e. Ironically.. Investigations stemming from the problem of immunoassay specificity have undoubtedly led to a greatly increased understanding of the nature of immunological determinants or epitopes. maximum specificity and sensitivity requires a combination of immunoassay and physical separation techniques. even this does not guarantee specificity. Such antibodies have been developed especially for serum profiling and in many cases have not been checked for broader cross-reactivity. for example. the ability of insulin immunoassays to detect these tumors relies upon the antibody recognizing proinsulin as well as the mature form. such tumors can cause potentially fatal hypoglycemia. This would provide a completely false indication of the relative abundances of the two analytes in the sample. in the development of immunoassays for parathyroid hormone in plasma. . while portions that were extremely immunogenic were seemingly irrelevant in terms of biological activity. More recent approaches to antibody generation. If the clinical insulin assays were absolutely specific for mature insulin. so antibodies with high affinity for a scarce target analyte and low crossaffinity for an abundant nontarget analyte might bind both equally well. many such tumors produce large amounts of proinsulin. Because many molecular variants of a hormone with shared epitopes but different biological properties may exist in the plasma at the same time. This reflects the fact that most antibody arrays are currently used to detect particular. it is now quite clear that this was based on a misconception. Therefore. the data suggest that up to 50% of antibodies used on chips cross-react with nontarget antigens. Despite the enormous contribution that the ability to measure insulin has made to our understanding of disease (especially diabetes). Polyclonal. The problem of antibody specificity has also arisen in the context of multiplex immunoassays (antibody arrays). but also proinsulin and split insulin fragments that continually circulate in the plasma) the pan-specificity of the immunoassay has been clinically beneficial. Monoclonal. It is therefore likely that many of the antibodies currently used for single-target immunoassays will be unsuitable for antibody arrays. Left untreated. Also. However. in cell lysates. as the following example shows. and Recombinant Antibodies Although the lack of specificity described above was at first thought to be confined to assays using polyclonal antibodies and would not occur with assays constructed using monoclonal antibodies. while the situation for insulin is similar (in that insulin immunoassays pick up not only mature insulin. APPLICATIONS / Clinical that were essential for biological activity were not necessarily immunogenic. other diseases. The biochemical hallmark of insulinoma is the continued secretion of insulin in the presence of low blood glucose. such as electrophoresis or liquid chromatography. The proteins in a typical clinical sample cover a broad dynamic range. Attempts to investigate insulin resistance using comparatively nonspecific immunoassays that also recognize unprocessed forms of the protein are likely to yield unreliable results. The problem of cross-reactivity is not so much to do with the multiple antibody types present in polyclonal sera but instead reflects the conservation of epitopes between target and nontarget proteins.. antibodies recognizing different epitopes of the antigen) are required for each target protein. either alone or in addition to insulin. they can be characterized much more thoroughly than a polyclonal antibody. because they are produced from an immortal strain of cells rather than a single (mortal) animal. One of the most important of the uniformly rare diseases causing hypoglycemia is a small benign tumor of the pancreas often referred to as an insulinoma. it may be very difficult to measure any one of them accurately and precisely without their prior separation by chromatography or a similar method. the most reliable clinical indication for abnormally high insulin levels is hypoglycemia (low blood glucose). continuity of supply can be guaranteed.g. can be used to circumvent some of the limitations of conventional hybridoma technology and select antibodies that show specificity for particular variants of a given protein.322 IMMUNOASSAYS. including insulin resistance. often cytokines or other secreted factors that are released into the serum or culture medium. However. such as the processed and unprocessed forms of insulin. restricted classes of proteins. because two noncompeting antibodies (i. but they can be cured by surgical excision. The knowledge so gained has made it possible to develop improved immunoassays with more appropriate specificities. This has been particularly important. from the point of view of a kit manufacturer. However. Cross-reactivity can be reduced using the sandwich assay approach. their usefulness would have been reduced rather than enhanced! Unfortunately. which normally inhibits it. The great advantage of monoclonal antibodies is that. In the few studies that have addressed this issue. require accurate measurements of the levels of mature insulin in the blood. e. where an ability to differentiate between the active hormone and its inactive degradation products is essential if the results of the assay are to have any clinical validity. such as phage display.

testosterone decreases Malnutrition decreases Estrogens. Antibodies. Further Reading Bock JL (2000) The new era of automated immunoassay. Additionally. malnutrition decreases Zinc deficiency decreases This approach has been used. the protein used as a standard in immunoassays is a recombinant protein produced in a heterologous expression system. exhibit ‘handedness’ or chiral specificity. label. a protein may have several target sites for the addition of phosphate groups and may exist as a complex mixture of phosphoforms. including the chirality of the analyte and its heterogeneity in terms of post-translational modification.g. . Chirality is generally only a problem in clinical applications when the assay involves a comparatively small molecule. and even mouse cells produce subtly different glycans to human ones. for analytes such as thyroxin or cortisol. The relevance of the standard depends on whether it is presented as a pure enantiomeric form. like most biological reagents. Therefore. or some other form of chemical adduct. In many cases. Interference from Binding Proteins Most clinical immunoassays require neither prior extraction nor purification of the sample containing the analyte before they are added to the reaction containing the appropriate amounts of high-affinity specific antibody and label. Where the analyte is a protein. variations in the type and amount of post-translational modification are important. Some of the more important protein-bound analytes are shown in Table 3. Standardization It is an absolute requirement of all validated immunoassays. glycosylation. threonine. American Journal of Clinical Pathology 113: 628–646. however.IMMUNOASSAYS. such as a drug or a small synthetic peptide. where the analyte occurs as a mixture of enantiomeric forms. pregnancy increases Adrogens. Similar constraints apply when the patient has developed antibodies of their own to the analyte. Under these circumstances. either as a result of autoimmune disease (e. Immunoassays. extraction of the sample prior to analysis is essential if reliable and accurate results are to be obtained.g. It should be noted that mammalian proteins synthesized in bacteria are neither phosphorylated (at least not on the typical serine. Production of Antibodies. that for accurate quantitative analysis the standard material used to calibrate the reaction is identical to the analyte. This is not the case. not all of which will bind to the antibody with equal affinity. This may be difficult for several reasons. APPLICATIONS / Clinical Table 3 Protein-bound analytes of major clinical significance Analyte Cortisol IGF-I. A further consequence of this diversity is that the results obtained using one manufacturer’s antiserum. The situation with glycoproteins is even more complex. to measure tetrahydrocannabinol (the active ingredient of cannabis) in blood plasma in the presence of much higher concentrations of its inactive metabolites. which are tightly bound to highly avid binding proteins that compete with the antibody for both the analyte and the label. Immunoassays. See also: Immunoassays: Overview. and standards are generally incompatible with those obtained using another’s. and insulin in the presence of proinsulin and its split products. and tyrosine residues) nor glycosylated. thyroxine and pregnancy increase. in the case of thyroxine) or prior immunization (e. Techniques: Enzyme Immunoassays. since there may be hundreds of different variants. whether competitive or immunometric. in the case of insulin or growth hormone). only one enantiomer may bind to the antibody. the glycan structures produced in different expression systems are very diverse. or as a mixture of enantiomers that reflects the composition of the analyte. In the case of phosphorylation. Most proteins produced in mammalian cells are modified either by phosphorylation. or different enantiomers may bind with different affinities. IGF-II Insulin Testosterone Thyroxine and T3 Binding protein Transcortin IGF-binding proteins (IGF-BPs) Autoantibodies Sex hormone binding globulin Prealbumin Thyroid binding globulin Retinol-binding protein Factors influencing abundance of binding protein 323 Vitamin A Increased by estrogens. pregnancy Growth hormone increases IGP-BP 1 and 3 Insulin decreases IGF-BP 1 Autoimmune disease Estrogen. for example.. Applications: Forensic..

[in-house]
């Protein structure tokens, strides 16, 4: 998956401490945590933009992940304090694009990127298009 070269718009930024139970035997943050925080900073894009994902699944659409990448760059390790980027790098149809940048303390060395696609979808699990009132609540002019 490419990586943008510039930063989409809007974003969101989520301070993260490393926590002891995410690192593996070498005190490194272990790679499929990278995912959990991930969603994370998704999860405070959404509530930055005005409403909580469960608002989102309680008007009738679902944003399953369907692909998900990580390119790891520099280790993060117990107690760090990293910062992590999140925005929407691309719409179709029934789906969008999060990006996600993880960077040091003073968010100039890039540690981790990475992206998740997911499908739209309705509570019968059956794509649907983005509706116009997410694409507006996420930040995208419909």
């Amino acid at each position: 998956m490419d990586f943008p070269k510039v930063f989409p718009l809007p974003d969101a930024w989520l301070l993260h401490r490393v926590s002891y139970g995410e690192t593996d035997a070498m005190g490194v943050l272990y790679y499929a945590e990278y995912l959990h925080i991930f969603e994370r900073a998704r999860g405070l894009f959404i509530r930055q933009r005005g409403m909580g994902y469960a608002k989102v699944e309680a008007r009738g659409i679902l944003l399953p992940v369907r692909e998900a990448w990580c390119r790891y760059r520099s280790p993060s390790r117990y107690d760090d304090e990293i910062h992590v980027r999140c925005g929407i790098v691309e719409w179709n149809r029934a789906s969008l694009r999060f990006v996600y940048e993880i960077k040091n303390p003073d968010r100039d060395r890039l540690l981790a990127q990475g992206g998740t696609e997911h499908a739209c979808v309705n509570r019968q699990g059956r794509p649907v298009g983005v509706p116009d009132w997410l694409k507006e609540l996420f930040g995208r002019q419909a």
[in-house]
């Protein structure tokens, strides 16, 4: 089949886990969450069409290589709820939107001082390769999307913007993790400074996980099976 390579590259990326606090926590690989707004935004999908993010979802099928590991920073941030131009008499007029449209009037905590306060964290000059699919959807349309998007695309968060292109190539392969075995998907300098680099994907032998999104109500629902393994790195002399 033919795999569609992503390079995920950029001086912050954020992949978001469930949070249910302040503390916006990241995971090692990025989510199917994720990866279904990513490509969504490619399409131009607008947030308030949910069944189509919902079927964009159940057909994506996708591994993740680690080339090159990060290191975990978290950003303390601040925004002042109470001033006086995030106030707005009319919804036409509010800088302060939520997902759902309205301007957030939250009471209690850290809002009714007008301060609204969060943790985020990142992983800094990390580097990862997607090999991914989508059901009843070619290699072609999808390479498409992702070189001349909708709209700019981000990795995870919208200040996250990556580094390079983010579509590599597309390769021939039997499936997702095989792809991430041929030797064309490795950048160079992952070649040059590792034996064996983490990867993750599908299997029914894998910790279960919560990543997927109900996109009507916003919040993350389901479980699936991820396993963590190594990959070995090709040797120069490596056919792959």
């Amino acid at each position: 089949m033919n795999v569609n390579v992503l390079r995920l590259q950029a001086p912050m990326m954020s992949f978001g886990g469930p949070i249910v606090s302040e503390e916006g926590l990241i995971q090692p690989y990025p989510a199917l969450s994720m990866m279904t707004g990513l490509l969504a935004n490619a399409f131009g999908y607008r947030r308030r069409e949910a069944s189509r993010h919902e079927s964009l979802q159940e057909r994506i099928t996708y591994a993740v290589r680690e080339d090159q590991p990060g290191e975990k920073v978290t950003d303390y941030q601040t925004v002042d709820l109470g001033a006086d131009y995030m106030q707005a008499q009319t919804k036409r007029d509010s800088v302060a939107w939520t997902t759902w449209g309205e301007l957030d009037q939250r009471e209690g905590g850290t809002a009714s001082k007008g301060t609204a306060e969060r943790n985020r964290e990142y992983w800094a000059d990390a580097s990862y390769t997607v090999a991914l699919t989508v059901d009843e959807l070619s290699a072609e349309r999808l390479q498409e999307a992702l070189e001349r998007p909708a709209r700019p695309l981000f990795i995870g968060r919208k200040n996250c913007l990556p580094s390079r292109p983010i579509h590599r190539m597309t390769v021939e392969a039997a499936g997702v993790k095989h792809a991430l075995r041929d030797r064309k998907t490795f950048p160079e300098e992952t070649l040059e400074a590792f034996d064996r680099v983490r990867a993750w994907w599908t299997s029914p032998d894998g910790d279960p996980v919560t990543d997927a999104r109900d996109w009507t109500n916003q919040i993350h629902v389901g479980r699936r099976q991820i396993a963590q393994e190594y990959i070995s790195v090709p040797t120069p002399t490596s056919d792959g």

In general terms. enzymes. whose structure (including epitopic regions or sequences) is highly sensitive to process-induced changes. environmental contaminants. of being suitable for automated handling of a large number of samples. antibiotics. Introduction National and transnational regulatory frames. analytes involved in food immunoassays are of extremely different chemical nature. Hubbard R and Marks V (1988) Clinical Applications of Monoclonal Antibodies. adulterants. Immunoassays. and from alteration in their high-order structures. Kohn EC. This is especially true for proteins. Zoon KC. . as well as destroy conformational epitopes or hide sequential ones. Clinical Chemistry 36: 1408–1427. All Rights Reserved. and contaminants. Barrett JC. enzyme-linked immunosorbent assays (ELISA) offer the advantage of being convenient. and very often it has undergone technological processes (physical. which result in a modification of their immunoreactivity. and are present in a very broad range of concentrations. Shannon M. London: Plenum Press.1 mg per kg. Analytical Chemistry 71: 356R–362R. Andreas CM. which may affect their physical properties (such as solubility). This trend is supported by a growing array of companies that supply the materials – and develop or perfect procedures – for this type of application.and quality-related issues. and Herzog DP (1996) Considerations in immunoassay calibration. Elsevier Ltd. and Jacobowitz SM (1996) Quality assurance indicators for immunoassay test kits. In this frame. Whereas macromolecules (such as protein. Immunology Today 21: 379–382. such as their solubility in a given extractant or their relationships to other food components. Ng JH and Ilag LL (2002) Biomedical applications of protein chips. Food S Iametti. ACS Symposium Series 646: 240–253. only immunoassays are able to fulfill these requirements. Petricoin EF. ACS Symposium Series 646: 254–264. and of being relatively cheap. toxins. polysaccharides. as low as 0. Sandberg RG. Gosling JP (1990) A decade of development in immunoassay methodology. Journal of Cellular and Molecular Medicine 6: 329–340. Sokoll LJ and Chan DW (1999) Clinical analyzers. Cox MN. alone or in combination) that may strongly affect the procedures to be developed for detection and/or recovery of a given analyte. Milano. as well as additives. and microbial cell-wall components) are generally present in the mg per kg range. In many cases. Universita degli studi di Milano. foodstuffs are much more complicated systems than clinical samples. Nature Reviews in Drug Discovery 1: 683–695. Identification and Quantification of Selected Proteins Immunoassays are broadly used in food analysis for detection and quantification of small quantities of proteins in a given food for three main reasons. In the case of proteins. Food comes in many different physical forms. The increased diffusion of these techniques has also caused enzyme-based immunoassays to become the most popular methodology. and thus are gaining increased recognition as regular analytical methods in laboratories involved in food research or inspection. Fare TL. From the standpoint of sample preparations. changes may stem from process-induced cuts in the primary structure. Furthermore. from the introduction of nonphysiological amino acid through adduct formation.324 IMMUNOASSAYS. improved awareness of health. enzymatic. and pathogens are often present at much lower concentration. and Baum CR (1998) Toxicology reviews: Immunoassay in detecting drugs of abuse. Food analytes for which immunoassays have been developed and are commercially available are listed in Table 1. and growing occurrence among the general population of adverse reactions toward some food components have increased the need for specific and sensitive methods capable of assessing specific food constituents. Italy & 2005. chemical. Coakley WA. and Liotta LA (2002) Clinical proteomics: Translating benchside promise into bedside reality. the processes used either by the food industry or in the preparation of meals at home may alter fundamental properties of the analytes. APPLICATIONS / Food Borrebaeck CAK (2000) Antibodies in diagnostics – from immunoassays to protein chips. in that it does not bring up all the regulatory issues and does not require the sizable investments associated with the use of radiochemicals. which represent the other major area of application for the different techniques used in immunoassays. residues from farming practices. Pediatric Emergency Care 14: 372–375.